Q: What about education? In the book, you wrote that you took a world cultures class – the only course available on the non-Western world. Do you think your experience would have been different if you and your peers were exposed to more information about other places and cultures?
A: Only having one high school course on the non-Western world was merely symbolic of my community's overall lack of interest in other cultures. To me, education is one of the most important and powerful ways to broaden people's minds. But even if we had had several courses that had exposed us to different cultures and ways of life, if those worlds only existed in the classroom, they would have had a limited impact. The fact that none of the adults, activities or institutions around us actively supported diversity was the bigger problem.
When I see stories about teenagers caught using blackface, all I can think about is that neither the adults around them nor their educators ever taught them that people and cultures who are different from them are not punchlines.
Q: How did location and class play into your family's attitudes about race and racism? For example, you write that for your parents, "racial injustice was something that happened to other people in other parts of the country."
A: Race was only a concept to me growing up, because it was made to seem completely unconnected to the lives of the people and places around me. I think that kind of dislocation of the reality of race is a popular tactic that people use to distance themselves from the need to be concerned.
Especially in white, middle-class suburbs, which were designed to be segregated from the beginning, it's easy for people to think of racism as something that happens to other people in other places, but has nothing to do with them. Because that reality is so distant for them, it's also easy for them to reject the fact that racism as real.
Q: You were born in the mid-1970s, when people didn't talk openly about issues like race and gender equality. Thankfully, today things are evolving. Or are they?
A: I am very heartened by conversations I've had with younger people who seem much more cosmopolitan and informed than I was at their age. I think greater access to information and having more platforms on which to respond makes an enormous difference in the level of engagement people have on current issues.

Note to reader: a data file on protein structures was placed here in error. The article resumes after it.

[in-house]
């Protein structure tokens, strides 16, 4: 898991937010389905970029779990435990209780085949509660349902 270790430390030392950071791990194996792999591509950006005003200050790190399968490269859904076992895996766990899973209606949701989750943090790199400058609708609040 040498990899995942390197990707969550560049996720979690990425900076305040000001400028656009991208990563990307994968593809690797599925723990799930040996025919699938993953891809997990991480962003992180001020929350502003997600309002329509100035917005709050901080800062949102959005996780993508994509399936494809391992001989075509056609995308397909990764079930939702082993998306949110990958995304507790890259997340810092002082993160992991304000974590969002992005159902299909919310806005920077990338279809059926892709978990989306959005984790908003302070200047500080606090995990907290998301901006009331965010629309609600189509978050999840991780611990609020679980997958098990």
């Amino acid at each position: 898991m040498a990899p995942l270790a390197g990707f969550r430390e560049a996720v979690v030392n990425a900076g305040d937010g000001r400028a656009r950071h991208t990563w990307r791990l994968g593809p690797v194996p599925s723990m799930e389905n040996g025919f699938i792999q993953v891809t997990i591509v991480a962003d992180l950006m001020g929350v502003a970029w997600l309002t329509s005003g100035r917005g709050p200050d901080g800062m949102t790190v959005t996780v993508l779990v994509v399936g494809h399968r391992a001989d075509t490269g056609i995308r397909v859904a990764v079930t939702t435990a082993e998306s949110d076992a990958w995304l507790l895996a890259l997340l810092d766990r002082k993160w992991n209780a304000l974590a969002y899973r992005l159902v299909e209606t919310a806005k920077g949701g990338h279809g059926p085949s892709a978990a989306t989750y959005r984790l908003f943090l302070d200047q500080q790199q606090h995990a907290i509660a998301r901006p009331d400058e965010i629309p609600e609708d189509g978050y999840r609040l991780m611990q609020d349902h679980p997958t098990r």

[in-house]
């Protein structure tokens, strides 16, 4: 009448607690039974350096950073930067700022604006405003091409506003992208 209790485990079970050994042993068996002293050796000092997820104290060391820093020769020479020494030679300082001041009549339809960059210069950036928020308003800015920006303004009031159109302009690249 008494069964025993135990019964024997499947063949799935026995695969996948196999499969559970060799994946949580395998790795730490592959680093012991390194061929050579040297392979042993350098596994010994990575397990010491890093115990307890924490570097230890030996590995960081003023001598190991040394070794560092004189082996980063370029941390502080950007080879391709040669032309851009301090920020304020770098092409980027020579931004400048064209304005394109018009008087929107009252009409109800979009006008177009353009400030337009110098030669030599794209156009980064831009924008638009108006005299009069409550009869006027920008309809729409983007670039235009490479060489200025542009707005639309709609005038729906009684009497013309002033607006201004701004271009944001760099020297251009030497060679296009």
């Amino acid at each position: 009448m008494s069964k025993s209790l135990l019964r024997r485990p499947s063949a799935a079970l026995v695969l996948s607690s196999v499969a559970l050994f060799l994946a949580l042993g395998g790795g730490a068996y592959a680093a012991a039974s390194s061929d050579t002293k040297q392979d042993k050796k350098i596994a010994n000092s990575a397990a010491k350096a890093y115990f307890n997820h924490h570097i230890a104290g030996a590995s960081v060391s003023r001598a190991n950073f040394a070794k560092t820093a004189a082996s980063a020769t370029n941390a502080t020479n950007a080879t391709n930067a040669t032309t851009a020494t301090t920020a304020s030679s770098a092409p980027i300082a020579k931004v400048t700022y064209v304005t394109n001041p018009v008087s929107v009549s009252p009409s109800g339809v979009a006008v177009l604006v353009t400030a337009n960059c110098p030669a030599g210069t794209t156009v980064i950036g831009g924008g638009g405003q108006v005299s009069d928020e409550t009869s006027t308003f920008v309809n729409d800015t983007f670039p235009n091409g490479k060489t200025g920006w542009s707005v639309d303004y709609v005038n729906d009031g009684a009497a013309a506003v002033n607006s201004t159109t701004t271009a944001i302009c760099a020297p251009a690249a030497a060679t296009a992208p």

But it's not as if no news outlets existed to inform people about issues like racism and sexism 20 or 30 years ago. Denial is and always has been an active choice. As you say, when I was growing up, controversial topics like AIDS, race and sex were seen as impolite subject matter, so there was never a chance to have a nuanced conversation about these issues.
Q: Lastly, here's a big one: When a white person says, "I don't see race," what does that mean to you?
A: When people say: "I don't see race," they think they mean that they do not judge people by their skin color. What they are really doing, however, is denying that race is an issue that affects people's lives. If you "don't see" race, you don't see racism either. This seemingly benign attitude is harmful, because it allows white people to remain comfortable in their sense of magnanimity, while ignoring the pain that racism causes those around them.
I wish people realized that it is entirely possible to not judge someone based on their skin color, while simultaneously realizing that racism might be negatively impacting the lives of their friends, family and co-workers of color. Acknowledging the reality of racism in others' lives is a crucial step toward enacting racial equality, not only because it acts as a catalyst for people to get involved in existing efforts, but also because it should prompt white people to reflect on how their own lives have been unhindered by racism.
In fact, this is the greatest obstacle to overcome in the pursuit of racial justice: white people's discomfort with being beneficiaries of racism, especially if they've never actively supported racist policies and consider themselves to be non-racist. If the injustices of racism become visible, the benefits of whiteness must become visible too.
'When I Was White'
By Sarah Valentine, St. Martin's, 304 pages, $27.99